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Intellect

Families resilient in face of COVID-19, American Family Survey says

In the tumult of 2020 America—the pandemic, the protests, the presidential election—BYU political scientists have spotted some good news.

On average, American families have shown strength despite the year’s challenges, according to results from the annual American Family Survey.

BYU Family

A collaborative effort between the BYU Center for the Study of Elections and Democracy and Deseret News, the survey seeks to create “a snapshot in time of the status of the American family,” in the words of the report. Now in its sixth year, the survey circulated in July 2020 to a nationally representative sample and included questions about marriage, parenting and politics.

Of the 3,000 respondents, more than half (56%) reported that they appreciate their spouse more because of the pandemic. This year, 80% of parents said that parenting is very important to their sense of identity, compared to 71% in 2018.

“COVID doesn’t seem to have affected family life on average as much as you might think,” said BYU professor Jeremy Pope, who co-led the study with colleague Christopher Karpowitz. “Families are not uniformly hurting—in fact, overall people have shown themselves to be fairly resilient.”

While many of the findings about families were positive and showed continuity from past years, Pope was also quick to emphasize that those aggregate numbers don’t represent the experience of every family.

“When you have multiple stressors on your life, such as economic or relationship distress,” Pope explained, “you become much more likely to have experienced trouble from coronavirus.”

For example, compared to those enjoying financial stability, those facing an economic crisis were twice as likely to agree with the statement, “The coronavirus pandemic has increased stress in my marriage.”

Declining marriage rates may also heighten the challenges COVID-19 presents to households. The number of single adults has risen from 30% to 37% in recent years, and many single adults reported struggling with loneliness in pandemic conditions.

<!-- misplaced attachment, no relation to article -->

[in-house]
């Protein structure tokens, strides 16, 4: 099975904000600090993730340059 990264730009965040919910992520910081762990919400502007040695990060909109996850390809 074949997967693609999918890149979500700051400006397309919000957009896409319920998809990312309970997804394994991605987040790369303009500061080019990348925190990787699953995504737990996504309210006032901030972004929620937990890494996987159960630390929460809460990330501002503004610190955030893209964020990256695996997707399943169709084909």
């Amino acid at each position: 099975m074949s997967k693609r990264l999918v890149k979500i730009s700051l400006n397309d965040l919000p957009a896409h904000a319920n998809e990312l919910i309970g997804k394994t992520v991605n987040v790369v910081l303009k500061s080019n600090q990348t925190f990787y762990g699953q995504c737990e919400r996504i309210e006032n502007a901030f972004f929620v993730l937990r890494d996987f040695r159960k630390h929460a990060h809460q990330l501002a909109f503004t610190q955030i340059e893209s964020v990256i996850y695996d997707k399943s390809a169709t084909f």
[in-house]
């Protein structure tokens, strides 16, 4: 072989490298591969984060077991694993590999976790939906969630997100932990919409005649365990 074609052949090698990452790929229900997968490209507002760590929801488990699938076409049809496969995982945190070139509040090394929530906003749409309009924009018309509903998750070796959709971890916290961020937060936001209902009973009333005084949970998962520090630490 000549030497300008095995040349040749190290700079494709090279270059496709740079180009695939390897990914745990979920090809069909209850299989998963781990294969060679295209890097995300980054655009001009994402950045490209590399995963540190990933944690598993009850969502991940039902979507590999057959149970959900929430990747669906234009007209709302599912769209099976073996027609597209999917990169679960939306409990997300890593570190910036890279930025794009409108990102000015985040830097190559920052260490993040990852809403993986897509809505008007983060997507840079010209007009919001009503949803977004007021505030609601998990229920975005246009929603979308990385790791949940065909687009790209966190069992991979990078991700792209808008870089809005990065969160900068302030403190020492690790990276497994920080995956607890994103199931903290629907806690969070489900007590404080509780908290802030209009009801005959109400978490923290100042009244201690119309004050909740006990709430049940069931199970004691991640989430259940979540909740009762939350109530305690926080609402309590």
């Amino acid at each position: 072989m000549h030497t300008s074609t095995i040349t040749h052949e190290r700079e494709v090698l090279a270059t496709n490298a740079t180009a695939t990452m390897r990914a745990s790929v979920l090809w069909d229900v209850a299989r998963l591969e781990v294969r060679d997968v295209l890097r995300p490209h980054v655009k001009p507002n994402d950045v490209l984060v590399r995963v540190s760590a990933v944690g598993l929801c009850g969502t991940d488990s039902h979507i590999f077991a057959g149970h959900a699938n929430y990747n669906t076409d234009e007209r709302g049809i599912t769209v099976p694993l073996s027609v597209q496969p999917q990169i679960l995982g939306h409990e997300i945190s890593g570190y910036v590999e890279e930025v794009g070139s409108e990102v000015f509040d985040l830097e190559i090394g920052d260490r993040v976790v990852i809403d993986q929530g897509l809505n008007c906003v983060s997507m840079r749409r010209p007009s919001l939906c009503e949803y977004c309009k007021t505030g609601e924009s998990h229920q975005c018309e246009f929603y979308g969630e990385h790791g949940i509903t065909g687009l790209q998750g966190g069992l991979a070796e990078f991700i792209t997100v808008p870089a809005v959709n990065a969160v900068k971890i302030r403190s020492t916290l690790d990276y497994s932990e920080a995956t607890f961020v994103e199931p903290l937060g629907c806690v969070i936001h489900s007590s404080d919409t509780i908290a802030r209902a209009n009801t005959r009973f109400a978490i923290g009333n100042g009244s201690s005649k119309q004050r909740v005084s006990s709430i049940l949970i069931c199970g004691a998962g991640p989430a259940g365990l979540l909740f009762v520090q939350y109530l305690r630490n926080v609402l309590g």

The survey unearthed a number of other significant patterns in public opinion and responses to 2020 events, including measures of surprising political unity, along with some sharp divisiveness.

Shifting roles and relationships in families:

  • More people are living with extended family this year (25% in 2020 compared to 20% in 2019).
  • Men are adjusting to their new work/life balances during the pandemic, with 40% saying that they are struggling with new household roles.
  • Although men believe they are dividing household tasks evenly with their partners, women overall think differently, many saying it’s closer to a 65-35 split with women doing more.

Political positions on COVID-19:

  • When it comes to COVID-relief policies, Republicans and Democrats are largely in agreement: 72% of Republicans and 77% of Democrats believe government relief checks were helpful.
  • Both Republicans and Democrats favor help for small businesses, while neither wants government help for big business.

Attitudes towards race:

  • Americans are now more likely to see their race as an important part of their identity (37% in 2020 compared to 29% in 2018).
  • While more than half of all respondents agreed that Black families “face obstacles that white families don’t face,” Pope noted that there is a “canyon-wide” difference in partisan views on this issue: Democrats agree with the statement 80% of the time, but Republicans concur just 25% of the time.

Political views about family and religion:

  • This year, 73% of couples reported talking about political and social issues together, compared to 61% in 2015.
  • Only 22% of Americans believe that most people can afford the cost of raising a child, down from 30% in 2015. However, Republicans and Democrats differ in how they prioritize economic problems for families, with 71% of Democrats but only 32% of Republicans saying that economic problems are among the top three issues families face.
  • Republicans and Democrats also disagree about the importance of declining religious faith and church attendance, with 44% of Republicans compared to just 5% of Democrats naming this as a top-three issue.
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